A federal judge on Thursday agreed to delay setting a trial date for James Wolfe, the former Senate staffer accused of lying to the FBI about his personal relationships with reporters.
Defense attorneys and prosecutors told U.S. District Judge Ketanji Brown Jackson they need more time to exchange and review discovery materials. She agreed to push back scheduling Mr. Wolfe’s trial, a move that was not opposed by federal prosecutors or defense attorneys.
The Speedy Trial Act affords defendants the right to go to trial within 60 to 120 days of indictment, which means Mr. Wolfe’s target trial date would have been late summer or early fall. However, both sides and the judge agreed to exclude time under the act by six weeks, starting on Aug. 23 and ending when they meet again for another status hearing on Oct. 1.
A 30-year Senate employee, Mr. Wolfe is accused of lying to the FBI when he denied having any personal relationships with reporters. Federal prosecutors say he had a three-year romantic relationship with New York Times reporter Ali Watkins. The Justice Department has seized communications from Ms. Watkins as part of its investigation.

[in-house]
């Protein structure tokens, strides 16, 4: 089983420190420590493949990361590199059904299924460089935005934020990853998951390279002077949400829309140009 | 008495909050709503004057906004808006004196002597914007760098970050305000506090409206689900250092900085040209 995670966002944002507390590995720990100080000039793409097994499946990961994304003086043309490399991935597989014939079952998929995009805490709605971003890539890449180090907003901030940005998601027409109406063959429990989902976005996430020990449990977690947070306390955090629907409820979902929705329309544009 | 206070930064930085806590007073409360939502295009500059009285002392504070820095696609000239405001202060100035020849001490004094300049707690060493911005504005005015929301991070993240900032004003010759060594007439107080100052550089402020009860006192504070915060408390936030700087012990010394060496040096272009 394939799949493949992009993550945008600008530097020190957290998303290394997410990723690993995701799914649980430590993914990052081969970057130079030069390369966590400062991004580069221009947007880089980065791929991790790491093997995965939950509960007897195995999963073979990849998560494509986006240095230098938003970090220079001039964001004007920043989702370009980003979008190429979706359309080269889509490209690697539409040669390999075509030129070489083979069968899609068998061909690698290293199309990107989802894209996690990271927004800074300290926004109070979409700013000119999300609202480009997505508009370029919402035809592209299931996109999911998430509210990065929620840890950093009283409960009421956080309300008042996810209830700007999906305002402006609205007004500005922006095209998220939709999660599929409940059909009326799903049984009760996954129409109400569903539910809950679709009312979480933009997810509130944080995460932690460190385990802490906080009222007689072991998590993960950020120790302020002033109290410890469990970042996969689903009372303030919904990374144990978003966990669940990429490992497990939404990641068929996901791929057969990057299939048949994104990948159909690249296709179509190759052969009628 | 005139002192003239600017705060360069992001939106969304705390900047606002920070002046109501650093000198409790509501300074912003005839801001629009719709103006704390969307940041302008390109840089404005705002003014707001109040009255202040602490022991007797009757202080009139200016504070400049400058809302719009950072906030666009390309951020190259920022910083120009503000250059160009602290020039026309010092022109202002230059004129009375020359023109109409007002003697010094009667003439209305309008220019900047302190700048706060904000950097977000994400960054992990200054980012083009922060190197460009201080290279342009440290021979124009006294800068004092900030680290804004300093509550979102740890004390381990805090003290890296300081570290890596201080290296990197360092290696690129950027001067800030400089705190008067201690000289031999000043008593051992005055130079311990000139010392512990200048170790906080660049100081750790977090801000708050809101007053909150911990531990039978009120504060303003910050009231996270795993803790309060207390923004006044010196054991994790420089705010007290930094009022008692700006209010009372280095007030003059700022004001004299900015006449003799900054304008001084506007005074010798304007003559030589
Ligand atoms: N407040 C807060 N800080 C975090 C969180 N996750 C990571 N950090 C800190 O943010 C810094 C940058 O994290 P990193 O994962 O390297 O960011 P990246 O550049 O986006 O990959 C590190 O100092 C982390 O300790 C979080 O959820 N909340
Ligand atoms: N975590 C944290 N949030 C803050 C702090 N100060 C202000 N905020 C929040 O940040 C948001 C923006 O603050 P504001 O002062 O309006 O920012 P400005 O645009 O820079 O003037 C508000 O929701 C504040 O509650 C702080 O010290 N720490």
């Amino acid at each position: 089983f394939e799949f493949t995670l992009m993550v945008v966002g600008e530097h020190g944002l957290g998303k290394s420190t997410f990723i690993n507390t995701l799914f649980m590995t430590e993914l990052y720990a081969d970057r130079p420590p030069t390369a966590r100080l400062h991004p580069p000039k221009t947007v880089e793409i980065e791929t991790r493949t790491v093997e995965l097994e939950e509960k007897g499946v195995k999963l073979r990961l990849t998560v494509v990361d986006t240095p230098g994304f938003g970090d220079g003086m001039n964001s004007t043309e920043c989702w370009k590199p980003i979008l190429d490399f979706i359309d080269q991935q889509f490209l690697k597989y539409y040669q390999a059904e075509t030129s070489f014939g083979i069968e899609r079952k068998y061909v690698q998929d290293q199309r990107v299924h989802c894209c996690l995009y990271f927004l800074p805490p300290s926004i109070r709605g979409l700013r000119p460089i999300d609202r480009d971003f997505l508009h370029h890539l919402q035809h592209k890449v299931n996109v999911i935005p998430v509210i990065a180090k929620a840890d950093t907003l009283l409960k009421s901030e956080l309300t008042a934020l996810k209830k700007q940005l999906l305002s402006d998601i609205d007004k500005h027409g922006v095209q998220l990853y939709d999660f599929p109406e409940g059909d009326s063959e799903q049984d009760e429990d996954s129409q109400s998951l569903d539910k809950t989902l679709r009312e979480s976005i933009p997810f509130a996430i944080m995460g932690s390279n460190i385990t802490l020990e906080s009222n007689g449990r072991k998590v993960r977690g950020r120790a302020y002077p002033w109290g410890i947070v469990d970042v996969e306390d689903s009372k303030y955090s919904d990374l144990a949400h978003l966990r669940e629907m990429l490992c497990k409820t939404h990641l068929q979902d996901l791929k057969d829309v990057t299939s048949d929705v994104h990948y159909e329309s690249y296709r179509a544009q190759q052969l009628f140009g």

An indictment unsealed in June says Mr. Wolfe, 58, started a relationship an unnamed reporter. But it is widely believed that reporter is the 26-year-old Ms. Watkins, who has admitted a relationship with Mr. Wolfe. She has denied using him as a source for her articles, a claim that also has had doubt cast upon it.
Mr. Wolfe, who oversaw the transmission of sensitive documents for the Senate Select Intelligence Committee is accused of lying to the federal agents investigating committee leaks about former Trump campaign figure Carter Page. However, he has not been charged with actually leaking information.
In July, Judge Jackson rejected a motion by Mr. Wolfe’s attorneys to impose a gag order barring President Trump from talking about the case. Mr. Trump has referred to Mr. Wolfe as “a very important leaker,” essentially accusing him of a crime that has not been lodged against the ex-Senate staffer.
Judge Jackson said that misleading or inaccurate statements do not hinder a defendant’s right to a fair trial and impartial jury when she denied the motion.